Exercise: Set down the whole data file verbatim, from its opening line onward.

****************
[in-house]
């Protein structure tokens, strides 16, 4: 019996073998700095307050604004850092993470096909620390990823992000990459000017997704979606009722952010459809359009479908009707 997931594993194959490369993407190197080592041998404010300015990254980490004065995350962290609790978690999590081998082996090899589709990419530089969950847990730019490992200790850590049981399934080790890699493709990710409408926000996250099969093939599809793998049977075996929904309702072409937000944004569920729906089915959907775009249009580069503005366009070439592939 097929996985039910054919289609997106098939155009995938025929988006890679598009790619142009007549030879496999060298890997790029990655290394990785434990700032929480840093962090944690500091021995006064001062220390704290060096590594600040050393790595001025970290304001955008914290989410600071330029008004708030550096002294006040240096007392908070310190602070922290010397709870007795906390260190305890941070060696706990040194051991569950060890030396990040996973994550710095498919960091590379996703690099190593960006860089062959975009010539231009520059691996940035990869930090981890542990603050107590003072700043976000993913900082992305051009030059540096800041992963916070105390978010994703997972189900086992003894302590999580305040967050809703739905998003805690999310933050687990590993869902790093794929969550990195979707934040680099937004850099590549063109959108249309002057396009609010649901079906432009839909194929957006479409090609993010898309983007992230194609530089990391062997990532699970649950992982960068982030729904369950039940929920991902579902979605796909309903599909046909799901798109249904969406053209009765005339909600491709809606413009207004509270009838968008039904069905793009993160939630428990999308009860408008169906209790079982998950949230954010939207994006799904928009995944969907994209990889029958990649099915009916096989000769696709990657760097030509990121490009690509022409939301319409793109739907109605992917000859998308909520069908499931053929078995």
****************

[in-house]
């Protein structure tokens, strides 16, 4: 019996073998700095307050604004850092993470096909620390990823992000990459000017997704979606009722952010459809359009479908009707 997931594993194959490369993407190197080592041998404010300015990254980490004065995350962290609790978690999590081998082996090899589709990419530089969950847990730019490992200790850590049981399934080790890699493709990710409408926000996250099969093939599809793998049977075996929904309702072409937000944004569920729906089915959907775009249009580069503005366009070439592939 097929996985039910054919289609997106098939155009995938025929988006890679598009790619142009007549030879496999060298890997790029990655290394990785434990700032929480840093962090944690500091021995006064001062220390704290060096590594600040050393790595001025970290304001955008914290989410600071330029008004708030550096002294006040240096007392908070310190602070922290010397709870007795906390260190305890941070060696706990040194051991569950060890030396990040996973994550710095498919960091590379996703690099190593960006860089062959975009010539231009520059691996940035990869930090981890542990603050107590003072700043976000993913900082992305051009030059540096800041992963916070105390978010994703997972189900086992003894302590999580305040967050809703739905998003805690999310933050687990590993869902790093794929969550990195979707934040680099937004850099590549063109959108249309002057396009609010649901079906432009839909194929957006479409090609993010898309983007992230194609530089990391062997990532699970649950992982960068982030729904369950039940929920991902579902979605796909309903599909046909799901798109249904969406053209009765005339909600491709809606413009207004509270009838968008039904069905793009993160939630428990999308009860408008169906209790079982998950949230954010939207994006799904928009995944969907994209990889029958990649099915009916096989000769696709990657760097030509990121490009690509022409939301319409793109739907109605992917000859998308909520069908499931053929078995």